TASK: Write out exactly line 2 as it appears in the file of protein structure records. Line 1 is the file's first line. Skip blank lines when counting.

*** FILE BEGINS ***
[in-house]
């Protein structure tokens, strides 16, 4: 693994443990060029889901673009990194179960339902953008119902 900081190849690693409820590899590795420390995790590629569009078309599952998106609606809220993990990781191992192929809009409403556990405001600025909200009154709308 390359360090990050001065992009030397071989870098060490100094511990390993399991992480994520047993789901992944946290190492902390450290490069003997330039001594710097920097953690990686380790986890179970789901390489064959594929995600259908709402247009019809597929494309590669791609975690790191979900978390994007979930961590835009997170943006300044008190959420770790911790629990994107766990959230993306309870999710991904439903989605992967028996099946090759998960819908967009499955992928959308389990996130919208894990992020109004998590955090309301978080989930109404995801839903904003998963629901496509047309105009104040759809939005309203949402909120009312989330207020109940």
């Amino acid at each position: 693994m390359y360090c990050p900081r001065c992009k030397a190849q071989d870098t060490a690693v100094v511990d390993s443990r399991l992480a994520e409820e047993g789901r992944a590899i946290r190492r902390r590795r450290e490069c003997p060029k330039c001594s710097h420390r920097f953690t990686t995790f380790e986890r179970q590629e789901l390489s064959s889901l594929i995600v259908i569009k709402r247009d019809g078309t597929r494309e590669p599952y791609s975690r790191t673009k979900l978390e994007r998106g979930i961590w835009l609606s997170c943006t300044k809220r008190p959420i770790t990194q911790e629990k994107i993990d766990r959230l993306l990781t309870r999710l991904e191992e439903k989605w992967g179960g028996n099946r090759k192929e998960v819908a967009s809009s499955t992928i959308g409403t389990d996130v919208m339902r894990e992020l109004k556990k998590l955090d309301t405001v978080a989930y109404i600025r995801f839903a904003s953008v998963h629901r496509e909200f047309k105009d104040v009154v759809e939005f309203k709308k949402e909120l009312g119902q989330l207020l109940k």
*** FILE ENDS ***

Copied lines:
């Protein structure tokens, strides 16, 4: 693994443990060029889901673009990194179960339902953008119902 900081190849690693409820590899590795420390995790590629569009078309599952998106609606809220993990990781191992192929809009409403556990405001600025909200009154709308 390359360090990050001065992009030397071989870098060490100094511990390993399991992480994520047993789901992944946290190492902390450290490069003997330039001594710097920097953690990686380790986890179970789901390489064959594929995600259908709402247009019809597929494309590669791609975690790191979900978390994007979930961590835009997170943006300044008190959420770790911790629990994107766990959230993306309870999710991904439903989605992967028996099946090759998960819908967009499955992928959308389990996130919208894990992020109004998590955090309301978080989930109404995801839903904003998963629901496509047309105009104040759809939005309203949402909120009312989330207020109940």